spun (1352) | more than 5 years ago | (#27943657)

Even if things have 'already been written,' there is no way to know. As we can't know the future, whether or not the future is already set in stone is irrelevant.

The statement, "My free will allows me to be proactive about the future' is true, whether or not free will is an illusion. Your proactiveness is no less real even if it is predetermined that you will choose to be proactive about your future. Saying that free will is an illusion does not mean we have no choice. Of course we have choice, it is just that that choice is predetermined, too.

Even if my choices are predetermined, that does not mean that I can not choose. Choosing feels the same, either way. So why be depressed? The future is still unknown, your choices are still yours to make, as long as you don't use a belief in predetermination as an excuse not to make choices, that belief does not change things.

Re:Hmmmm.. (1)

Brian Gordon (987471) | more than 5 years ago | (#27943253)

Reminds me of the tech quote for Artifical Intelligence in Civ 4 bts:
"The problem is not if machines think, but if people do."

Re:Hmmmm.. (1)

g2devi (898503) | more than 5 years ago | (#27944203)

> If the will is, even in part, determined by the environment, it may as well be completely determined by the environment.

Your definition of freedom is not the common definition. Freedom simply means you are not completely determined by your inputs.
We are partly determined by gravity (i.e. we're kept down on earth) but we can still move around.

In fact, freedom requires us to be bound in some way. Proof? Imagine that you were not bound by your skin, bones, and muscles. You'd be an amorphous blob that couldn't do anything other than float around and expand like a gas since your boundaries would not have any bound either.

See "Degrees of Freedom" ( http://en.wikipedia.org/wiki/Degrees_of_freedom_(statistics) [wikipedia.org] ) for a more technical definition of freedom.

> Why would you hate the concept of not having a free will? Whether you do or do not have free will doesn't change anything in any meaningful way.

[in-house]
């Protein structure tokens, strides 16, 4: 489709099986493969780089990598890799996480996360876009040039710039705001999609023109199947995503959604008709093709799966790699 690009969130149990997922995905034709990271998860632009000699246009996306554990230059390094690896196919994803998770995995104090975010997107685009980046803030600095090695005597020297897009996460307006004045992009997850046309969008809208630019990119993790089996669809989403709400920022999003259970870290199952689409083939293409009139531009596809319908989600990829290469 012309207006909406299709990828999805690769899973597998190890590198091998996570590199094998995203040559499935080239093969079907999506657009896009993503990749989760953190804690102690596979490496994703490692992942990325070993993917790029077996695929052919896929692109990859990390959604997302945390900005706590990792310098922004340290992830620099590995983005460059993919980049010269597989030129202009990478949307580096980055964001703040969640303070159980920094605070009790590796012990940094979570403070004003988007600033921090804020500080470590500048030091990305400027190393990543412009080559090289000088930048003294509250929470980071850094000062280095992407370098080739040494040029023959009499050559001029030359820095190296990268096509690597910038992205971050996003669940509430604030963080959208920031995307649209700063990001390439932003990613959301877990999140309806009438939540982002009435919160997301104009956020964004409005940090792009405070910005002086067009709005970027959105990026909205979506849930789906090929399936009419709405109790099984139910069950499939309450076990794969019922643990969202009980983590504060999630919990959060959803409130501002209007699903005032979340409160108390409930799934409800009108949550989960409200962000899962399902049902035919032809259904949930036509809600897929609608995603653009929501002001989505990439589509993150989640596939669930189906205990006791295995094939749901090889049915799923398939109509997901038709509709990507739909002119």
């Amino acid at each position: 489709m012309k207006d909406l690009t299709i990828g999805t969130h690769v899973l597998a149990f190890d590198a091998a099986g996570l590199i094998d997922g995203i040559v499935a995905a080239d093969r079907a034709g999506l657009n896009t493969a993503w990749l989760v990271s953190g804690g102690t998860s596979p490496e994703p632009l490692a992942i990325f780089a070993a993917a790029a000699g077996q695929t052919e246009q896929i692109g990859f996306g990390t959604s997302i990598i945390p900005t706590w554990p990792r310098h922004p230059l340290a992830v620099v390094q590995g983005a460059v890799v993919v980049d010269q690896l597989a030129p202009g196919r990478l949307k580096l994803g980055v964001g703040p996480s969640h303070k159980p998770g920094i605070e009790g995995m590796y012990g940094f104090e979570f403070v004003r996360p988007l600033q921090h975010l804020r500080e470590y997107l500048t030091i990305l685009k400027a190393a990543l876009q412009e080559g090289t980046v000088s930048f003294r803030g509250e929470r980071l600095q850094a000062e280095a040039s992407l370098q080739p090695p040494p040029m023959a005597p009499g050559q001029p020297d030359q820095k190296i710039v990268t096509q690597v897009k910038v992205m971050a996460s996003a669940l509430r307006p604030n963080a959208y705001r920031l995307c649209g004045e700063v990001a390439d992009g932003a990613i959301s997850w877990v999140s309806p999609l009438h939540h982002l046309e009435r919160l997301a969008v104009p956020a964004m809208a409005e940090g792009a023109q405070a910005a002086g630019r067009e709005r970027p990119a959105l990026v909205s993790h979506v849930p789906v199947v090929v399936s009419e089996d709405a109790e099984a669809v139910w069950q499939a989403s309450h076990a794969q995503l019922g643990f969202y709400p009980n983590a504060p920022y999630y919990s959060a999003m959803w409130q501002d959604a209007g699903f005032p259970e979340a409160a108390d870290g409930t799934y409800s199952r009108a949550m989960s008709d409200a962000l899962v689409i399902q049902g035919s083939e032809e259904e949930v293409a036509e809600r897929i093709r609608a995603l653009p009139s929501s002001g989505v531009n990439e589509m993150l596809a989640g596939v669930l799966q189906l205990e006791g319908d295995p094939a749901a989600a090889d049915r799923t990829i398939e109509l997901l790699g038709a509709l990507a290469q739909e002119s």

Are you serious? If you have no free will then you are likely irrational and your arguments are likely nonsense. Proof?

Assume there is no free will. Then, you are completely determined by your programming. Either your programming is rational or irrational. If it is irrational, you can prove that you are rational without seeing a flaw in your logic. The formal term for this is cognitive dissonance ( http://en.wikipedia.org/wiki/Cognitive_dissonance [wikipedia.org] ). If you're rational, you have no such guarantee, since crazy people think they're rational. There are an infinite number of ways you can be programmed to be wrong only a finite number of ways you can be show to be rational. Therefore, it's infinitely more probably that you are irrational.

If you have no free will, no-one is responsible for anything. After all, you can't help whatever you do. It is not moral to sentence a mass murderer to prison since the mass murderer could no nothing else. Now you might say that society has no choice but to convict the mass murder, so it's also okay, but then I can say that if the UN, EU, US, and China chooses to brainwash the world's population into believing Scientology and Incan human sacrifice that's also okay since they have no choice.

Take away free will and you take away everything.

Re:Hmmmm.. (1)

Coryoth (254751) | more than 5 years ago | (#27942897)

While I agree with the notion that a soul seems unlikely (at least by the commonly accepted definition of soul), I also would hate to believe that I don't truely have free will, and instead I'm just a product of trillions of different causes in my environment.

To quote Dan Dennett "if you make yourself small enough you can externalise almost everything". The more you try to narrow down the precise thing that is "you" and isolate it from "external" causes, the more you will find that "you" don't seem to have any influence. The extreme result of this is the notion of the immaterial soul disconnected from all physical reality that is the "real you", but which then has no purchase on physical reality to be able to actually be a "cause" to let you exert you "will".

The other approach is to stop trying to make yourself smaller, but instead see "you" as something larger (as Whitman said "I am large, I contain multitudes"). Embrace all those trillions of tiny causes as potentially part of "you". One would like to believe that their experiences effect their decisions (and hence free will), else you cannot learn. So embrace that -- those experiences are part of "you" -- if they cause you to act a particular way then so what? That's just "you" causing you to act a particular way. After all, if "you" aren't at least the sum total of your experiences, memories, thoughts and ideas, then can you really call that "you" anyway?

Re:Hmmmm.. (0)

Anonymous Coward | more than 5 years ago | (#27942907)

There is no difference between you and your environment. There's no magical barrier where the world stops and your brain begins. It's atoms all the way.

Re:Hmmmm.. (1)

Brian Gordon (987471) | more than 5 years ago | (#27943583)